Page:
Photosystem II, the Oxygenic Protein-Cofactor Complex of Photosynthesis

Paolo DaSilva and David Marcey
© 2012, David Marcey

I. Introduction
II. Overall Structure
III. The Oxygen Evolving Center
IV. The PSII Reaction Center
V. References

Directions

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I. Introduction

The earth's primary energy conversion of sunlight into biomass is oxygeneic photosynthesis, driven by large protein-cofactor complexes in the plasma membrane of photosynthetic bacteria and in thylakoid membranes within chloroplasts of plants. These complexes, photosystem II and photosystem I, capture light energy and act sequentially to raise the energy of electrons. These electrons are utilized in electron transport chains to generate a proton gradient across the membrane as well as NADPH. The electromotive force of the proton gradient is used by ATP Synthase to synthesize ATP. Together, this ATP and the NADPH provide energy to drive the light-independent Calvin Cycle, which fixes carbon from CO2 in organic compounds. See Figure 1 for a schematic of this process.

At left is photosystem II complex (PSII) of the cyanobacterium, Thermosynechococcus elongatus (Ferreira, et al., 2004), which exists as a dimer, viewed from a perspective parallel to the membrane. In a plant chloroplast, this orientation would be such that the top of the molecule would be in the chloroplast stroma, the bottom in the thylakoid lumen, with numerous transmembrane helices embedded in the thylakoid membrane. The PSII dimer is 105 Å deep (45 Å is in the membrane), 205 Å long and 110 Å wide. Each of the monomers comprises at least 19 different protein subunits and 50+ embedded cofactors. Many of these cofactors serve as a large antennal system that harvests the energy of photons of light and transfers this energy to the core of the reaction center with high effciency. A chlorophyll dimer (P680) in the reaction center contains electrons that are excited by the energy funneled to them. The P680 electrons are passed through an electron transfer chain (ETC), transferred to cytochrome b6f via a reduced plastoquinone and then to plastocyanin before reducing the P700 chlorophylls of PSI. The reaction cycle is completed by re-reduction of the P680 chlorophylls by electrons derived from splitting H2O at the oxygen evolving center (OEC), producing molecular oxygen (O2) and H+ ions that are shunted into the cytosol (bacteria) or thylakoid lumen (plant chloroplasts). See Figure 1 for a schematic of this process.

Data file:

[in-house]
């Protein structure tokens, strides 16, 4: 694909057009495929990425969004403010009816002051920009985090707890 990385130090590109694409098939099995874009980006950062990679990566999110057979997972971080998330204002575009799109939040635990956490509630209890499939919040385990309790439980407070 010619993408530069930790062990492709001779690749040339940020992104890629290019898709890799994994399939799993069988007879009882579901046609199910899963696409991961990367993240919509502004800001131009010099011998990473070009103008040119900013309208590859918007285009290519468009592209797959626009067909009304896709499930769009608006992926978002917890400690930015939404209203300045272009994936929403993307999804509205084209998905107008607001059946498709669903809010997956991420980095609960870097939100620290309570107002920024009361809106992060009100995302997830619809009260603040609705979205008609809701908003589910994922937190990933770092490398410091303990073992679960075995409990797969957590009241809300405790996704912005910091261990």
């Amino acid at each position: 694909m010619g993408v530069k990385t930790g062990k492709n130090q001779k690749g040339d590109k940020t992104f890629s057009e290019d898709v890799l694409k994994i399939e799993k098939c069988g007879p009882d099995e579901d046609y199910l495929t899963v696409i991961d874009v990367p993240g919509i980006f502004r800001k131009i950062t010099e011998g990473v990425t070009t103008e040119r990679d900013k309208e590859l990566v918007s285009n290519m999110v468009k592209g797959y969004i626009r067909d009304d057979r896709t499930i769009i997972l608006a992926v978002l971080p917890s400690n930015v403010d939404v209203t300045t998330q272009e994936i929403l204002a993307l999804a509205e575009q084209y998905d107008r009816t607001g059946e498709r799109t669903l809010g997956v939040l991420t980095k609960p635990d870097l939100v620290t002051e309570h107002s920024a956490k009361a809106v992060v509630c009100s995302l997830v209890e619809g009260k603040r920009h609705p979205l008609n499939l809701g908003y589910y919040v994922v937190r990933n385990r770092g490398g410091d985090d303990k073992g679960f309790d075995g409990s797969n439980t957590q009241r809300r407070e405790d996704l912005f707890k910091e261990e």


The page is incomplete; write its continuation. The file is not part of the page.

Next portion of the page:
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II. Overall Structure

The D1 and D2 subunits of each monomer form the center of the complex, each comprising five membrane spanning helices. On either side of the D1 / D2 center, are subunits CP43 and CP47,having six transmembrane helices oriented similarly to the N-terminal domains of the PsaA and PsaB subunits of photosystem I (see tutorial on PSI). The 33-kDa protein, or PsbO, contains an eight-stranded beta barrel that stabilizes the conformation of loops of the D1 protein, which provides a majority of the sidechain ligands that embrace the Mn4CaO5 cluster of the oxygen evolving center (OEC - see below).

In addition to 19 protein subunits, each monomer contains 36 chlorophylls, 7 carotenoids, 1 Mn4CaO5 cluster, 2 hemes , 2 plastoquinones, 2 pheophytins, lipids, as well as other cofactors. The D1 and D2 subunits house the photosynthetic reaction center and the CP43 and CP47 subunits embrace most of the secondary, antennal, light gathering pigments.